• Multiple sex partners

Dr. Salwa Tayel

sources of infection for persons with hepatitis c
Sources of Infection forPersons With Hepatitis C

Injecting drug use 60%

Sexual 15%

Transfusion 10%

(before screening)

Occupational 4%

Other 1%*

Unknown 10%

* Nosocomial; iatrogenic; perinatal

Dr. Salwa Tayel

Source: Centers for Disease Control and Prevention

slide55

Other modes of transmission:

  • percutaneous procedures using inadequately sterilized equipment (e.g. ear and body piercing, circumcision, tattooing)
  • HCV do not spread by sneezing, hugging, coughing, food or water, sharing eating utensils, or casual contact

Dr. Salwa Tayel

slide56
Prevention of HCV transmission- Reduce or Eliminate Risks for Acquiring HCV Infection- Preventing HCV Transmission from patients to Others- HCV testing/ screening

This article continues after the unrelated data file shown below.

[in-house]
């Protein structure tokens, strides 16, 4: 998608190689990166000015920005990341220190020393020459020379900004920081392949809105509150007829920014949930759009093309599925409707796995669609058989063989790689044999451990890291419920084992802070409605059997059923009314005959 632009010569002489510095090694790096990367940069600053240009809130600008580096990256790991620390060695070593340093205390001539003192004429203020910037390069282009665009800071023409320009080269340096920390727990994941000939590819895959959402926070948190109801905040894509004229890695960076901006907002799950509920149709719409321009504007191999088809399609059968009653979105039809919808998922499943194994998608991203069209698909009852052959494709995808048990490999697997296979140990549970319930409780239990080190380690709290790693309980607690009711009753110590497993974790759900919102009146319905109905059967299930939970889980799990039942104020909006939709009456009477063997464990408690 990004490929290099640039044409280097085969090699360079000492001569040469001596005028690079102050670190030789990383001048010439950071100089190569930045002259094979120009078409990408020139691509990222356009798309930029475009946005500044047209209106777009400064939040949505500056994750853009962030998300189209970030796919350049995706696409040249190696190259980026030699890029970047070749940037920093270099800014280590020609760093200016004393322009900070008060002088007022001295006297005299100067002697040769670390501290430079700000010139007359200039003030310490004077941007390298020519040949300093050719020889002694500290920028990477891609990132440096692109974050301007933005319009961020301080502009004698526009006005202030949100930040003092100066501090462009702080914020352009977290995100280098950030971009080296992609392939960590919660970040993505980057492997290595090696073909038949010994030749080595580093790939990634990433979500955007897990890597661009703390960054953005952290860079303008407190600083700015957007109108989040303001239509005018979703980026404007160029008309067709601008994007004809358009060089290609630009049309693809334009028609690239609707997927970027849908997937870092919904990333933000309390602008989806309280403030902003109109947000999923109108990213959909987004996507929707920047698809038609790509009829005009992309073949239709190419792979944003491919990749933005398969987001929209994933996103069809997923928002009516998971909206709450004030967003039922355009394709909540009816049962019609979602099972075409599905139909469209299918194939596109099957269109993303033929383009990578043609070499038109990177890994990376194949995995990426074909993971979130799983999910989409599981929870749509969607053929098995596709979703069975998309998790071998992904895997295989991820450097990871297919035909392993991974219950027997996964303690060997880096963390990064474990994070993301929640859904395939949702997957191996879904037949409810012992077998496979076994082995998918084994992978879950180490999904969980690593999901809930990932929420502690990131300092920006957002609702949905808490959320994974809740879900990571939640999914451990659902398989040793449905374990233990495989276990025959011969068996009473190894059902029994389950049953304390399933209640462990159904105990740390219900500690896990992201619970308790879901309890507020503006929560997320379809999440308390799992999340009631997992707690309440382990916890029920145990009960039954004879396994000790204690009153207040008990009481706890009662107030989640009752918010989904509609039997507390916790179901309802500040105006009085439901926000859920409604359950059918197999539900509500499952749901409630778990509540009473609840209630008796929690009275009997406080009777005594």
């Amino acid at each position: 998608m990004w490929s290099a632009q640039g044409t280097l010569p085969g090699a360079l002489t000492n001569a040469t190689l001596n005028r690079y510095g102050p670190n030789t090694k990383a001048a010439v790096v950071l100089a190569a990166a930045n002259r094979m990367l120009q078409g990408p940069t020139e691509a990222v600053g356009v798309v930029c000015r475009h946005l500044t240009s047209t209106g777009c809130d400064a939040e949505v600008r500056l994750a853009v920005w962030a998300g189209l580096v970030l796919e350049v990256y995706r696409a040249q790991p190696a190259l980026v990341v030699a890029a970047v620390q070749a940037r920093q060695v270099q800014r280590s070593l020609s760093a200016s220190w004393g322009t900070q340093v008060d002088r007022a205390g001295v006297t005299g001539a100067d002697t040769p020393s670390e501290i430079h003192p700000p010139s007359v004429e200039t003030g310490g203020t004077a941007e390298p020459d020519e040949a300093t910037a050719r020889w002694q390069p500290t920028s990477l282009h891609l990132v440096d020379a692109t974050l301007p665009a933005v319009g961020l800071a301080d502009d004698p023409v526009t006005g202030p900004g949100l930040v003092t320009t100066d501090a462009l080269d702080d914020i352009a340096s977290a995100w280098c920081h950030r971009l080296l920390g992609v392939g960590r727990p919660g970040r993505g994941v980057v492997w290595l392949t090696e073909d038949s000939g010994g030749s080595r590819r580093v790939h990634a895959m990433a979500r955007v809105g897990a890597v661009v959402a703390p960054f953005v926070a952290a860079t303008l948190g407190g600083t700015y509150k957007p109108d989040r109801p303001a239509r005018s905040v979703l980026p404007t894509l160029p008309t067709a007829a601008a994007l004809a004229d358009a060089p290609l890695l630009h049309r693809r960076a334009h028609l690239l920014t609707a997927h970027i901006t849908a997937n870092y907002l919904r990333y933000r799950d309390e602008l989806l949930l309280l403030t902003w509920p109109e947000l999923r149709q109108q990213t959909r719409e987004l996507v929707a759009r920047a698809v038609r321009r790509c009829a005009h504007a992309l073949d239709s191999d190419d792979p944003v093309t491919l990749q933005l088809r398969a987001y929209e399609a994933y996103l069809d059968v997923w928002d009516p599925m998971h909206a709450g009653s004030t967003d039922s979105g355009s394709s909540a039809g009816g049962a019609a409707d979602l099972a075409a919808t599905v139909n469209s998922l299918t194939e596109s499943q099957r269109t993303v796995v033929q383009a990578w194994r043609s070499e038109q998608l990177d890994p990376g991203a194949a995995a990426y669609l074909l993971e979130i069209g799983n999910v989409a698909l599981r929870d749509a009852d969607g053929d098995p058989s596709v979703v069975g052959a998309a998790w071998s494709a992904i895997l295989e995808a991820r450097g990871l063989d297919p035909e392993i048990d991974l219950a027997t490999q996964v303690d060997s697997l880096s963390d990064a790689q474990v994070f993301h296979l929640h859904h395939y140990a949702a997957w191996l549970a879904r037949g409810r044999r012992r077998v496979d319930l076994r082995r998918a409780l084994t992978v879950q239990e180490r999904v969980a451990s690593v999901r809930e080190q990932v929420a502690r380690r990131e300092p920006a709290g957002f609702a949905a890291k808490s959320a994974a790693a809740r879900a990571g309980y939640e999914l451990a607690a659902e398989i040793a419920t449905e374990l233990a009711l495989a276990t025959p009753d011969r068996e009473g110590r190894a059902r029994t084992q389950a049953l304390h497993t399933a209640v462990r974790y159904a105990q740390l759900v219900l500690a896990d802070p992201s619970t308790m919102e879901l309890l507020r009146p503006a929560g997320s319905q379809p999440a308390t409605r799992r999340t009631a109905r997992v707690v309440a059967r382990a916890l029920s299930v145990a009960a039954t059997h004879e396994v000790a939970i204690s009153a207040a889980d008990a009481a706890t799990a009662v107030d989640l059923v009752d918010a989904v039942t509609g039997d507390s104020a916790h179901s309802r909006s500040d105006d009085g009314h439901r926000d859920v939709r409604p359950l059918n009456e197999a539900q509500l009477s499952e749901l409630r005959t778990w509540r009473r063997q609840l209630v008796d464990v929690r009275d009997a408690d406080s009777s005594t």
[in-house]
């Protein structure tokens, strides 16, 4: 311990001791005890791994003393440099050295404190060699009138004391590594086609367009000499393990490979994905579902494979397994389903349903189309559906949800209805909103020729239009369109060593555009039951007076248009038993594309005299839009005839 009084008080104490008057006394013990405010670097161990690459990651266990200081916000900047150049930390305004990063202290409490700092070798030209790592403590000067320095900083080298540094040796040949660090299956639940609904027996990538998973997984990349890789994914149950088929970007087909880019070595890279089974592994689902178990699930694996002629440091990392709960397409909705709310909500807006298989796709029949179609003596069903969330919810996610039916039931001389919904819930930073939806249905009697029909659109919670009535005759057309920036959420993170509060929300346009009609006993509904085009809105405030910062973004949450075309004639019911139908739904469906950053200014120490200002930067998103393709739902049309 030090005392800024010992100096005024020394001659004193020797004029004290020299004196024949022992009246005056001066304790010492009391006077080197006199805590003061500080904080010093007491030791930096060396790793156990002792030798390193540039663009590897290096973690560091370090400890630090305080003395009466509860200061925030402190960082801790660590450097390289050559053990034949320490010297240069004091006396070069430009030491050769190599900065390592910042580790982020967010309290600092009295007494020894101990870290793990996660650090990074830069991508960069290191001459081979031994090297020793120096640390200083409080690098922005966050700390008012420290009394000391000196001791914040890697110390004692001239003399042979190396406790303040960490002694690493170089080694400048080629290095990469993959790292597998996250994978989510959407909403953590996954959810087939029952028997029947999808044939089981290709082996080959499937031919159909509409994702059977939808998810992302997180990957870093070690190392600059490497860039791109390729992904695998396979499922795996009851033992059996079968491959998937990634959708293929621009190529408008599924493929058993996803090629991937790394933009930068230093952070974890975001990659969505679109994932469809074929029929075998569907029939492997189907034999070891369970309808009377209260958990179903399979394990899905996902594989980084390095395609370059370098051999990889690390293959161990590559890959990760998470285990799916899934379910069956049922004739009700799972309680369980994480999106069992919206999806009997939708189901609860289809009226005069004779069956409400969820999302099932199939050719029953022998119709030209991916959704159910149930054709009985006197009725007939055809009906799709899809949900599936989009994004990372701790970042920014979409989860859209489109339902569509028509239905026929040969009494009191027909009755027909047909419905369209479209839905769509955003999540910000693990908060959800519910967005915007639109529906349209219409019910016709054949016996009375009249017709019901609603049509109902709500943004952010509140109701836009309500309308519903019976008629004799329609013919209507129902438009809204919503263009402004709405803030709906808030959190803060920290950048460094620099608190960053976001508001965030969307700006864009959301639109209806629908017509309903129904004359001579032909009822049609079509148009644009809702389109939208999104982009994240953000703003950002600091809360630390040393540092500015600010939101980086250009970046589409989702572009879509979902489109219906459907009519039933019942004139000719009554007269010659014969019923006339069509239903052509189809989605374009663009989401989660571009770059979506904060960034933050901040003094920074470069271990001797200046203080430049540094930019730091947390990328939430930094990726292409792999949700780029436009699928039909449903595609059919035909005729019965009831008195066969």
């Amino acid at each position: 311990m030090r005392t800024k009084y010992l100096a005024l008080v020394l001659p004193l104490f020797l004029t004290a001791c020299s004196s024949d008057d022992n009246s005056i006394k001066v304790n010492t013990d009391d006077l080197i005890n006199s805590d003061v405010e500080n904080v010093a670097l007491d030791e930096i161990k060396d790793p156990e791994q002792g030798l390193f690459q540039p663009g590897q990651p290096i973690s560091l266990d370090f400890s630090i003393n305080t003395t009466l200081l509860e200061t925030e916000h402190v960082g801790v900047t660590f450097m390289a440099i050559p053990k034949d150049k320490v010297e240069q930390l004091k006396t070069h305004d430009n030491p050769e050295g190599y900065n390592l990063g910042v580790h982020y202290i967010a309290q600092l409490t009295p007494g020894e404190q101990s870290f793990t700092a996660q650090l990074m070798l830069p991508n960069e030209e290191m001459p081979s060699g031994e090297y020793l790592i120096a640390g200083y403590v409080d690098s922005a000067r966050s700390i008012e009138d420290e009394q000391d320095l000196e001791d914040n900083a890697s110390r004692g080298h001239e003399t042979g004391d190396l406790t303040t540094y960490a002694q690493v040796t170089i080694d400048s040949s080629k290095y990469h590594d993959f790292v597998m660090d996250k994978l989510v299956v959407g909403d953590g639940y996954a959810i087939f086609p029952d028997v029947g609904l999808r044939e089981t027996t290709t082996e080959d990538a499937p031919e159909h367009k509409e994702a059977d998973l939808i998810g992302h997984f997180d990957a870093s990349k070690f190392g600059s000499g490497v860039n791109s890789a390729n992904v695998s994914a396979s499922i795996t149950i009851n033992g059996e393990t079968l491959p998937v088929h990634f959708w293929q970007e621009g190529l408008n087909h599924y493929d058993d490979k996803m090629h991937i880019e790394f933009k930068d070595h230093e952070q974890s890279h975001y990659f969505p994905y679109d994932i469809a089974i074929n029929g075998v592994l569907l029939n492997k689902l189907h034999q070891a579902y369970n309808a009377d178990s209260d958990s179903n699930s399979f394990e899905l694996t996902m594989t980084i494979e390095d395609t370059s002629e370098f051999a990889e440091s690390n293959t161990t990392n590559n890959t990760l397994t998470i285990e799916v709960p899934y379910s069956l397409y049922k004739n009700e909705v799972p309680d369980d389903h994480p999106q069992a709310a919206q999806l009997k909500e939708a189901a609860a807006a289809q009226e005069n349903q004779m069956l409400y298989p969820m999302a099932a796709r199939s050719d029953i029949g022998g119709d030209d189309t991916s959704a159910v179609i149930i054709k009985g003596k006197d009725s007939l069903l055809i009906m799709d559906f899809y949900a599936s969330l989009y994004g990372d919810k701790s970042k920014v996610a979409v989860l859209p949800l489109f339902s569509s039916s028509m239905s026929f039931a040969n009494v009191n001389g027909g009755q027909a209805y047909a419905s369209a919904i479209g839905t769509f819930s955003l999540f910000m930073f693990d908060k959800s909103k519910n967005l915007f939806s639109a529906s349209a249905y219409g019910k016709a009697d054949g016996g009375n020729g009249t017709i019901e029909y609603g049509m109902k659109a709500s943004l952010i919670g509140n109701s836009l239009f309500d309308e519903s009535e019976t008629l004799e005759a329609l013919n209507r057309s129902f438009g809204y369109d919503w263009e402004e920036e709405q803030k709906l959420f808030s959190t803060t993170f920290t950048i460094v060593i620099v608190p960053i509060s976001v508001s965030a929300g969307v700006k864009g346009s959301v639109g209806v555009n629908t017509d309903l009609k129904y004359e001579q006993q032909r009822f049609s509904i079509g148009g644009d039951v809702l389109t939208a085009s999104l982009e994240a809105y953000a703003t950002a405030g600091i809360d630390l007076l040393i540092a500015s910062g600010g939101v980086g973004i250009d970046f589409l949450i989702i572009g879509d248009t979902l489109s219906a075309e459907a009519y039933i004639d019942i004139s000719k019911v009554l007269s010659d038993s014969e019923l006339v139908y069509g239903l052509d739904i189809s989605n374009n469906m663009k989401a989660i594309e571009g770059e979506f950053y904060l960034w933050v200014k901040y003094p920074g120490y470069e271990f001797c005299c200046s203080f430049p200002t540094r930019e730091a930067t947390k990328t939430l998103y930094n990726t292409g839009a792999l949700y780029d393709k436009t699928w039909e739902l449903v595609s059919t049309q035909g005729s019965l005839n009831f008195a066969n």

Dr. Salwa Tayel

slide57

Prevention of HCV transmission

  • Screening and testing donors of blood, organs, and tissues
  • Virus inactivation of plasma-derived products
  • Risk-reduction counseling and services
    • Obtain history of high-risk drug and sex behaviors
    • Provide information on minimizing risky behavior, including referral to other services
  • Infection control practices
  • Blood and body fluid precautions

Dr. Salwa Tayel

slide58

Public Health Service Guidelines for

Anti-HCV-Positive Persons

  • Anti-HCV-positive persons should:
  • Be considered potentially infectious
  • Keep cuts and skin lesions covered
  • Be informed of the potential for sexual transmission
  • Be informed of the potential for perinatal transmission
    • no evidence to advise against pregnancy or breastfeeding
  • Anti-HCV-positive persons should not:
  • Donate blood, organs, tissue, or semen
  • Share household articles (e.g., toothbrushes, razors)

Dr. Salwa Tayel

the end
The End

Thank You

Website http://faculty.ksu.edu.sa/73234/default.aspx

salwatayel@hotmail.com

Dr. Salwa Tayel